Winds roared all around our cliffside campsite last night; the constant rattling kept waking me. We made an intentional start at 9:30 am. Three hours later we had only covered 14 km! We’d also climbed 500+ meters to Passo de Bracco, with a castle standing guard at the top.
From there we had an almost constant down for the rest of the day. With me leading the way, Rob found descending at a higher speed more comfortable. Otherwise our speeds on descent averaged 22 kph, little more than that on the flat.
We reached the decision point for cycling down to the coast for Cinque Terre, but Rob didn’t have the 600 meter climb back out in him, so we passed it by. After the immediate 10 km descent, we bumped into another American cyclist from San Francisco, on his way to visit friends in Switzerland.
With Rob continuing to navigate, we continued towards Sarzana. Our original destination of La Spezia had a mountain range between it and the rest of our route; we routed beyond it to continue our more moderate descent to the sea.
Along the way we bumped into EuroVelo 5, providing both the lesson that it’s easy to lose an EV route (which we did), and that EV routes avoid traffic at all costs. We found ourselves bushwhacking though a cane field and dodging trail-wide water, ranging from puddles to running water.
The slow start and long delays from EV 5 meant arriving late at our destination hostel (on the side of a mountain). The hostel was located in deep within the walls of a castle, with no obvious way to cycle there. Leaving Rob with my bicycle at the bottom of a long flight of stairs, I forged ahead. Four long flights of stairs and many twisty passages led me to the hostel door – closed. It took me a couple of tries to find my way back to Rob through the corridors.
At that point time was running short to find a place to stay, but we’d passed multiple campgrounds and signs along the way. We stopped at the first to have the road turn to gravel, then mud, then mostly barricaded by construction. Again forging ahead of Rob, I rode through the construction. Several twists and turns later I found the campground. Apparently construction on the road stated two days ago, and they’ve been cut off. One woman at reception declared I must have been a magician to find them, and the other said that we could stay where ever we wanted!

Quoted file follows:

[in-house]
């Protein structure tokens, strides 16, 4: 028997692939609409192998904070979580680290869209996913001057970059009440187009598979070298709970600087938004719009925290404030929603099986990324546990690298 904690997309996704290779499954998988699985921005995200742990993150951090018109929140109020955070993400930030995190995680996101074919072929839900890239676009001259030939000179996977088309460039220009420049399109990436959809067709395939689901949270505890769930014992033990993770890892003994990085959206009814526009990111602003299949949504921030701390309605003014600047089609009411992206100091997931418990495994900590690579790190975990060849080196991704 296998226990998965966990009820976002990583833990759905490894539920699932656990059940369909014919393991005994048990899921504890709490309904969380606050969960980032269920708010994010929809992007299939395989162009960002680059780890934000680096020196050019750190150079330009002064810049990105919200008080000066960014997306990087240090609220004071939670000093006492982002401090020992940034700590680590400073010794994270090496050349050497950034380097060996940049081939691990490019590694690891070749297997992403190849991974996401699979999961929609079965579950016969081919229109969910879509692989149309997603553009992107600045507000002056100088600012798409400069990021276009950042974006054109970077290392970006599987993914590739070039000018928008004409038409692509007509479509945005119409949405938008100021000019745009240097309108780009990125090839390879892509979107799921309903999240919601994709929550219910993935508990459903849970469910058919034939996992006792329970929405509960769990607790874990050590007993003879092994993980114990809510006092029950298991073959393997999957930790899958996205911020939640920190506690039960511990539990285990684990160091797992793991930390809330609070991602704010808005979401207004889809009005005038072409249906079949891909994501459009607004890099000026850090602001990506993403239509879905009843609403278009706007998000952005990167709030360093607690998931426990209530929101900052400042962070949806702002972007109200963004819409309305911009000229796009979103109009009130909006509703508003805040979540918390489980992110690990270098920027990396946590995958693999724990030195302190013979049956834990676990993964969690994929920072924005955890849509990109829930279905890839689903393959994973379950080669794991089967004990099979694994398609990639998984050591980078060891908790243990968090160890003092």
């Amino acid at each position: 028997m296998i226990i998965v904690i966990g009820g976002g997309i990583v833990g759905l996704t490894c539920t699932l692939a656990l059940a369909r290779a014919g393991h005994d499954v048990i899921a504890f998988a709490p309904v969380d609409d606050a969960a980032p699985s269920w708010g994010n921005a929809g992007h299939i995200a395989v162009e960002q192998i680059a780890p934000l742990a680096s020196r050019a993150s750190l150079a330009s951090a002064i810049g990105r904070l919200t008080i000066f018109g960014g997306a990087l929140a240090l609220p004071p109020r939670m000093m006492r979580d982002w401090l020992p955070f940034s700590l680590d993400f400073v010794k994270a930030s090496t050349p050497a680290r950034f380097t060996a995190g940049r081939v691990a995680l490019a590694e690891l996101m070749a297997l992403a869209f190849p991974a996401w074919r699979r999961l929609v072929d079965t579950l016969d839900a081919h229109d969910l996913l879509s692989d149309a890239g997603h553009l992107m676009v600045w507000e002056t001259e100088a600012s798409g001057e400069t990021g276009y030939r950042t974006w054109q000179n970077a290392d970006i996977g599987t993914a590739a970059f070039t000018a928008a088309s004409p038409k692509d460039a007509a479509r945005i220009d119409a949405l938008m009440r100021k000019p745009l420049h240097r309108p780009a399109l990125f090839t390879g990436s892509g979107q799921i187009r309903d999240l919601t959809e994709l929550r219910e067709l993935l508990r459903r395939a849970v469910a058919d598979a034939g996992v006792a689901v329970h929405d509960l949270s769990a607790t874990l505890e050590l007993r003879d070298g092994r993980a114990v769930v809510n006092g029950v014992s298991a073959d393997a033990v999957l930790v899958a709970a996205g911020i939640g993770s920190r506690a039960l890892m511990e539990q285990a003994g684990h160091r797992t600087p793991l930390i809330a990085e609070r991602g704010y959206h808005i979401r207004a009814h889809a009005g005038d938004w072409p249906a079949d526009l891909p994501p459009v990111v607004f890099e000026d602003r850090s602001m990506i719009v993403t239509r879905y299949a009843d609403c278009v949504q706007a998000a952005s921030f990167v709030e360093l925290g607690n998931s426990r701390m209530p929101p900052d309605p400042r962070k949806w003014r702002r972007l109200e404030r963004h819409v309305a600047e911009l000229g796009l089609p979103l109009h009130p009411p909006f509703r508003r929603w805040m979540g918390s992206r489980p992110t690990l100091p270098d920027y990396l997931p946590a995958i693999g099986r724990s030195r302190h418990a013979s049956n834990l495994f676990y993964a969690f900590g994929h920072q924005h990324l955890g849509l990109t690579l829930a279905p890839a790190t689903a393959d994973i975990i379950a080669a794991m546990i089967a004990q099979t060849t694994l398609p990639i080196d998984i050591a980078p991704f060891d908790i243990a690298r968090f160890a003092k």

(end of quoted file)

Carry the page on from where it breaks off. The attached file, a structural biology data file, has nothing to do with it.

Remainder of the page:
I returned to find Rob patiently waiting. We set up camp, and had a lovely dinner at the campground restaurant before settling in for the night.
Rob’s reluctantly planning our route, but with practice he’s getting better, at least twice today choosing the route I would have chosen. Now I just have to convince him that the routing on a GPS doesn’t compare to analyzing the route. Where are the hills? Things we want to see? Does the road parallel water? A rail line? An even larger highway?
Rob’s reserved the hostel in Pisa for tomorrow. We’re only a bit behind schedule. Pisa is only about 50 km from here. In theory we’d be in Pisa tonight, with tomorrow as a rest day. We’ll decide tomorrow whether to take a rest day there.
Setting up camp tonight I noticed I might (already) be missing a tent stake. That brings to mind that Soap Dish, after years of trying, managed an escape before we left Milan! Clearly it was waiting until my guard was down.